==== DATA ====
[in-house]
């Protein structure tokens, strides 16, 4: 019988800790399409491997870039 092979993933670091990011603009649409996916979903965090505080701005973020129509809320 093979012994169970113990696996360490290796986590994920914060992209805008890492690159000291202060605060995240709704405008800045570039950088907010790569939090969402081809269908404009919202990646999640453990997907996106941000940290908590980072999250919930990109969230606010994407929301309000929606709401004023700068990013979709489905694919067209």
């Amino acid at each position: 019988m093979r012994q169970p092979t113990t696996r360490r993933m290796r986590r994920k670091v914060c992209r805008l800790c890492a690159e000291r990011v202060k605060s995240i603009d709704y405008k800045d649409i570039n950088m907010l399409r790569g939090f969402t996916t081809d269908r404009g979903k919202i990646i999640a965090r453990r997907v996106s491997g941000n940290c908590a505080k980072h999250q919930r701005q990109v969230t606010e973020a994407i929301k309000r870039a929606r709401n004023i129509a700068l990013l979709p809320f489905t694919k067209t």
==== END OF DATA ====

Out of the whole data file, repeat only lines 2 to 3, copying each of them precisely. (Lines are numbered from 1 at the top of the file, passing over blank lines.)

């Protein structure tokens, strides 16, 4: 019988800790399409491997870039 092979993933670091990011603009649409996916979903965090505080701005973020129509809320 093979012994169970113990696996360490290796986590994920914060992209805008890492690159000291202060605060995240709704405008800045570039950088907010790569939090969402081809269908404009919202990646999640453990997907996106941000940290908590980072999250919930990109969230606010994407929301309000929606709401004023700068990013979709489905694919067209």
């Amino acid at each position: 019988m093979r012994q169970p092979t113990t696996r360490r993933m290796r986590r994920k670091v914060c992209r805008l800790c890492a690159e000291r990011v202060k605060s995240i603009d709704y405008k800045d649409i570039n950088m907010l399409r790569g939090f969402t996916t081809d269908r404009g979903k919202i990646i999640a965090r453990r997907v996106s491997g941000n940290c908590a505080k980072h999250q919930r701005q990109v969230t606010e973020a994407i929301k309000r870039a929606r709401n004023i129509a700068l990013l979709p809320f489905t694919k067209t």